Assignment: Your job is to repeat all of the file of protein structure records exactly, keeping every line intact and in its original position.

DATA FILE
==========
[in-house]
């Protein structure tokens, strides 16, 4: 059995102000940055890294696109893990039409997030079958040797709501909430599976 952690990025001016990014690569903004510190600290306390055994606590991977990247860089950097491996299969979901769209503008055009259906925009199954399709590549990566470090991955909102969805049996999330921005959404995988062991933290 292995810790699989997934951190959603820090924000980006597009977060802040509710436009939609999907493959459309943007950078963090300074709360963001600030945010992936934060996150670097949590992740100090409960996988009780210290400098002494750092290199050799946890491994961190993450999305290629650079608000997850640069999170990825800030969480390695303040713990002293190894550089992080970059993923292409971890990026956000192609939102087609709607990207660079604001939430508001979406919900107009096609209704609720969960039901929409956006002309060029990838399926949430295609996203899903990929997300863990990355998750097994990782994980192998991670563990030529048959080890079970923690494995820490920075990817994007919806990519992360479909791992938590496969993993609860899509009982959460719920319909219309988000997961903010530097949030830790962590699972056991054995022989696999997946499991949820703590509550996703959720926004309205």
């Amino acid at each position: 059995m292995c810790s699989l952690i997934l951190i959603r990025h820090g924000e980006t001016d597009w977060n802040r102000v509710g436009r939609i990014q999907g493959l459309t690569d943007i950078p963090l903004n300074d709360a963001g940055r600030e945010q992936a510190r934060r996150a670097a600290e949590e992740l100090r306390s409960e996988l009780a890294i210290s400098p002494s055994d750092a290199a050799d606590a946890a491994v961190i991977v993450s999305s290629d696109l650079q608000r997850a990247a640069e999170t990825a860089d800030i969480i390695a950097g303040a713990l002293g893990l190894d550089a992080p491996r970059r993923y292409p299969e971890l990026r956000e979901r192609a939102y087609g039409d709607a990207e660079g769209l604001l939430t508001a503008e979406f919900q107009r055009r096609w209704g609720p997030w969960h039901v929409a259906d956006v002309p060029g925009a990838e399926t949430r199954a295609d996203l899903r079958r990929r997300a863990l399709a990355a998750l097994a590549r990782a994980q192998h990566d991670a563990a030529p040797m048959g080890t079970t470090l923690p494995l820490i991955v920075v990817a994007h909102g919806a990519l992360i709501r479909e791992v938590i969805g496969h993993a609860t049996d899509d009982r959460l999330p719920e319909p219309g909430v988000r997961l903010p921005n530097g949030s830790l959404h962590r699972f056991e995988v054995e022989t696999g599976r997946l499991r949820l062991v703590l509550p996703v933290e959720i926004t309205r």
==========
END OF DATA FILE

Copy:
[in-house]
């Protein structure tokens, strides 16, 4: 059995102000940055890294696109893990039409997030079958040797709501909430599976 952690990025001016990014690569903004510190600290306390055994606590991977990247860089950097491996299969979901769209503008055009259906925009199954399709590549990566470090991955909102969805049996999330921005959404995988062991933290 292995810790699989997934951190959603820090924000980006597009977060802040509710436009939609999907493959459309943007950078963090300074709360963001600030945010992936934060996150670097949590992740100090409960996988009780210290400098002494750092290199050799946890491994961190993450999305290629650079608000997850640069999170990825800030969480390695303040713990002293190894550089992080970059993923292409971890990026956000192609939102087609709607990207660079604001939430508001979406919900107009096609209704609720969960039901929409956006002309060029990838399926949430295609996203899903990929997300863990990355998750097994990782994980192998991670563990030529048959080890079970923690494995820490920075990817994007919806990519992360479909791992938590496969993993609860899509009982959460719920319909219309988000997961903010530097949030830790962590699972056991054995022989696999997946499991949820703590509550996703959720926004309205």
């Amino acid at each position: 059995m292995c810790s699989l952690i997934l951190i959603r990025h820090g924000e980006t001016d597009w977060n802040r102000v509710g436009r939609i990014q999907g493959l459309t690569d943007i950078p963090l903004n300074d709360a963001g940055r600030e945010q992936a510190r934060r996150a670097a600290e949590e992740l100090r306390s409960e996988l009780a890294i210290s400098p002494s055994d750092a290199a050799d606590a946890a491994v961190i991977v993450s999305s290629d696109l650079q608000r997850a990247a640069e999170t990825a860089d800030i969480i390695a950097g303040a713990l002293g893990l190894d550089a992080p491996r970059r993923y292409p299969e971890l990026r956000e979901r192609a939102y087609g039409d709607a990207e660079g769209l604001l939430t508001a503008e979406f919900q107009r055009r096609w209704g609720p997030w969960h039901v929409a259906d956006v002309p060029g925009a990838e399926t949430r199954a295609d996203l899903r079958r990929r997300a863990l399709a990355a998750l097994a590549r990782a994980q192998h990566d991670a563990a030529p040797m048959g080890t079970t470090l923690p494995l820490i991955v920075v990817a994007h909102g919806a990519l992360i709501r479909e791992v938590i969805g496969h993993a609860t049996d899509d009982r959460l999330p719920e319909p219309g909430v988000r997961l903010p921005n530097g949030s830790l959404h962590r699972f056991e995988v054995e022989t696999g599976r997946l499991r949820l062991v703590l509550p996703v933290e959720i926004t309205r």